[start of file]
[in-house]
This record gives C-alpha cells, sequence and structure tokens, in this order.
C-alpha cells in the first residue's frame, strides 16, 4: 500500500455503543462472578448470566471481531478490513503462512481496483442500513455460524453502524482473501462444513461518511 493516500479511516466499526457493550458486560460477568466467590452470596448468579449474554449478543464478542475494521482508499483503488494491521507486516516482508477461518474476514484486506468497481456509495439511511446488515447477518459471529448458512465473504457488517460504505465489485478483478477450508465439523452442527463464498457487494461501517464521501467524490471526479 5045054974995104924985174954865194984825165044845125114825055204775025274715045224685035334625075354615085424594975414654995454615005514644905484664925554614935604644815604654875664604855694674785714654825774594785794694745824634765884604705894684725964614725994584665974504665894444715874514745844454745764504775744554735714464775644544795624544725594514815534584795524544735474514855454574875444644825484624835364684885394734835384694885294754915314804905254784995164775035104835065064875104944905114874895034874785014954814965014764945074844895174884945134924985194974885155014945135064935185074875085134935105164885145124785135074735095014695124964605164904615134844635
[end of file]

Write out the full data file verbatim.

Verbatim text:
[in-house]
This record gives C-alpha cells, sequence and structure tokens, in this order.
C-alpha cells in the first residue's frame, strides 16, 4: 500500500455503543462472578448470566471481531478490513503462512481496483442500513455460524453502524482473501462444513461518511 493516500479511516466499526457493550458486560460477568466467590452470596448468579449474554449478543464478542475494521482508499483503488494491521507486516516482508477461518474476514484486506468497481456509495439511511446488515447477518459471529448458512465473504457488517460504505465489485478483478477450508465439523452442527463464498457487494461501517464521501467524490471526479 5045054974995104924985174954865194984825165044845125114825055204775025274715045224685035334625075354615085424594975414654995454615005514644905484664925554614935604644815604654875664604855694674785714654825774594785794694745824634765884604705894684725964614725994584665974504665894444715874514745844454745764504775744554735714464775644544795624544725594514815534584795524544735474514855454574875444644825484624835364684885394734835384694885294754915314804905254784995164775035104835065064875104944905114874895034874785014954814965014764945074844895174884945134924985194974885155014945135064935185074875085134935105164885145124785135074735095014695124964605164904615134844635